DDT is famous — infamous — for its effects on birds including eggshell thinning. Research recently published in the Proceedings of the Royal Society B has found that DDT can be linked to the long-term decline of insect-eating birds in North America.
Researchers from the Paleoecological Environmental Assessment and Research Lab (PEARL), analyzed 50 years of bird droppings inside a large chimney no longer in use on the campus of Queen’s University in Ontario. Chris Grooms, a PEARL research technician, discovered the deposit in the chimney. That half-century of guano provided evidence that DDT and bird diet have played a role in the long-term decline of insect-eating birds.
The chimney had once been a roosting point for chimney swifts, whose numbers have been declining; the birds have been listed as threatened for several years by the Committee on the Status of Endangered Wildlife in Canada (COSEWIC). As summarized on Science Daily, the researchers found that the use of DDT had peaked at the very same time as there was “a dramatic reduction in the abundance of beetles — insects especially susceptible to DDT — in the diet of swifts,” after analysis of a pile of droppings.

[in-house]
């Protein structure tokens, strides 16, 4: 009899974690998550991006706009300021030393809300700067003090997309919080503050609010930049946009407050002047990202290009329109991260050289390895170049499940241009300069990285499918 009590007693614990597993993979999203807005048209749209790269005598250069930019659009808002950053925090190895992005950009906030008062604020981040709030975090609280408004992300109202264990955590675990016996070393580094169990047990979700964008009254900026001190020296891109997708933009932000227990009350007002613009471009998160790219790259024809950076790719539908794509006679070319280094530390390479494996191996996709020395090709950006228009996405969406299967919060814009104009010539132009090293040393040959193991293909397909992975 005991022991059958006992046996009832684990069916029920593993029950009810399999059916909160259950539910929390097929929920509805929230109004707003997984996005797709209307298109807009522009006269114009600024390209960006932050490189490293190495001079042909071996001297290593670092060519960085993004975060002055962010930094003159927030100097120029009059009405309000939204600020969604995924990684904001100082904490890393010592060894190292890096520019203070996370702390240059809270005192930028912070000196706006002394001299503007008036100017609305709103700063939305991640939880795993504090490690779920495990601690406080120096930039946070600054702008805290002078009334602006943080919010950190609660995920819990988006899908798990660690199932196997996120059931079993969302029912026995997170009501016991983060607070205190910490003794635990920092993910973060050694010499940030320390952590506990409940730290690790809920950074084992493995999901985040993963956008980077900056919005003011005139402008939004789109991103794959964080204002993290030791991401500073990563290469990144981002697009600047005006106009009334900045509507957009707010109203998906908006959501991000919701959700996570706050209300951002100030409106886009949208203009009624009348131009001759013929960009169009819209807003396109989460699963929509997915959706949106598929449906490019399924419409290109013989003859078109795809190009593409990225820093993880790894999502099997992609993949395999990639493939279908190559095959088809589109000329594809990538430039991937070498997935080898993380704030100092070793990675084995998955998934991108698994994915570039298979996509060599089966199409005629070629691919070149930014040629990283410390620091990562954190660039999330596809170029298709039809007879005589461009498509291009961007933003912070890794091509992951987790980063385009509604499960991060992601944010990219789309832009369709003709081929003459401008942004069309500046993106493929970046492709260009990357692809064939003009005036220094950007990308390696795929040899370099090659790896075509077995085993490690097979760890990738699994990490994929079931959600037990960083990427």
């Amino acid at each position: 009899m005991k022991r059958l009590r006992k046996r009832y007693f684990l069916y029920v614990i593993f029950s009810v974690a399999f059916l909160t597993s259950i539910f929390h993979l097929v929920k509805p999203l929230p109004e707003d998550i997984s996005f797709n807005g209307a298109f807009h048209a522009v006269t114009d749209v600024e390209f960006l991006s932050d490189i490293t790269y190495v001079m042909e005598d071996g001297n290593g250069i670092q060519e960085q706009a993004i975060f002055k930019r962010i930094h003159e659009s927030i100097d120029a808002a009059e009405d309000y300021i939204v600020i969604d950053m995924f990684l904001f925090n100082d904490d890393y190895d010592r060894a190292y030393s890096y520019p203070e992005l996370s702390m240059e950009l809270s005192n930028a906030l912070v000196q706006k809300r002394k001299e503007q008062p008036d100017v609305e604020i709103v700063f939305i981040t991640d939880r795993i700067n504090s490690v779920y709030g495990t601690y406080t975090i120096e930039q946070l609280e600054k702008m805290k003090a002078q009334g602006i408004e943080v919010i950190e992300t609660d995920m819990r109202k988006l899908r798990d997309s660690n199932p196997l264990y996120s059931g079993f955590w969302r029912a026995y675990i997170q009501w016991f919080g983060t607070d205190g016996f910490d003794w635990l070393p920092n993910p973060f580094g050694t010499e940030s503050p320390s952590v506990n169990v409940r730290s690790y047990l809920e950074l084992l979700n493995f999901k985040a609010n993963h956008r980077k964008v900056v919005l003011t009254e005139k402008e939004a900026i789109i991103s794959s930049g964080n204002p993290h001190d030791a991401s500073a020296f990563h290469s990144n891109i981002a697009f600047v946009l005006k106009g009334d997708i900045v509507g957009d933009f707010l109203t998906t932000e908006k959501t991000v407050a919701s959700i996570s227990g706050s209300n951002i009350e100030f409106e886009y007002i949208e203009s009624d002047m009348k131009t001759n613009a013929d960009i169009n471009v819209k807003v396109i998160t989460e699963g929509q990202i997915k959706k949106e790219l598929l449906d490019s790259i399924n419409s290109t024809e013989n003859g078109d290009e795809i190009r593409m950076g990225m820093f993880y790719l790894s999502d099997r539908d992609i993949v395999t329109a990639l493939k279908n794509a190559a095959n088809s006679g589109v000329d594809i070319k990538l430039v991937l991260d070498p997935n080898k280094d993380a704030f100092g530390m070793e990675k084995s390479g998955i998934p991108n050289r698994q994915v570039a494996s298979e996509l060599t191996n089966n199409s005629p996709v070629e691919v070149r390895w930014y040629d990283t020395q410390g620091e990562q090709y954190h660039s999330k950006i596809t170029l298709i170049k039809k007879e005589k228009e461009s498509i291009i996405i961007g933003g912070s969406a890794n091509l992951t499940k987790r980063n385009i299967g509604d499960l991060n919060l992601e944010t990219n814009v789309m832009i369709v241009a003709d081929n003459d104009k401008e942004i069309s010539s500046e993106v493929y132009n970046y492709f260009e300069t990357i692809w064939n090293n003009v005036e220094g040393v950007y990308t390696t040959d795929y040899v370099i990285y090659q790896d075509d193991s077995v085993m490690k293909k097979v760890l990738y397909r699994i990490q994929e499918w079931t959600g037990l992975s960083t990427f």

A 50-year pile of bird droppings in an abandoned chimney is, of course, not the pleasantest of materials to study. It was indeed a “stinky job, but someone has to do it ,” commented biology professor and co-author John P. Smol, Canada Research Chair in Environmental Change. For archaeologists, koprolites — the preserved dung of ancient animals — provides valuable information about the diet, health and habits of animals long lost to time. One of the difficulties in figuring out the causes of the insectivorous bird population has been a sheer lack of long-term data: The chimney’s deposit enabled the scientists to study the diet of chimney swifts from 1948 – 1992, a period of 48 years and provide further proof that DDT, by dramatically altering the population of insects, has had similar effects on swifts and other birds.
While it hardly seems necessary to note the adverse effects of DDT on birds, fish, mammals, humans and many more animals and the environment as a whole, the Canadian scientists’ study shows how pesticide use has not only immediate consequences but long-term, far-reaching ones, and provides compelling further evidence to why it is necessary to continue to ban the use of DDT and seek sustainable alternatives — and to ensure the survival of chimney swifts.
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Photo by dominic sherony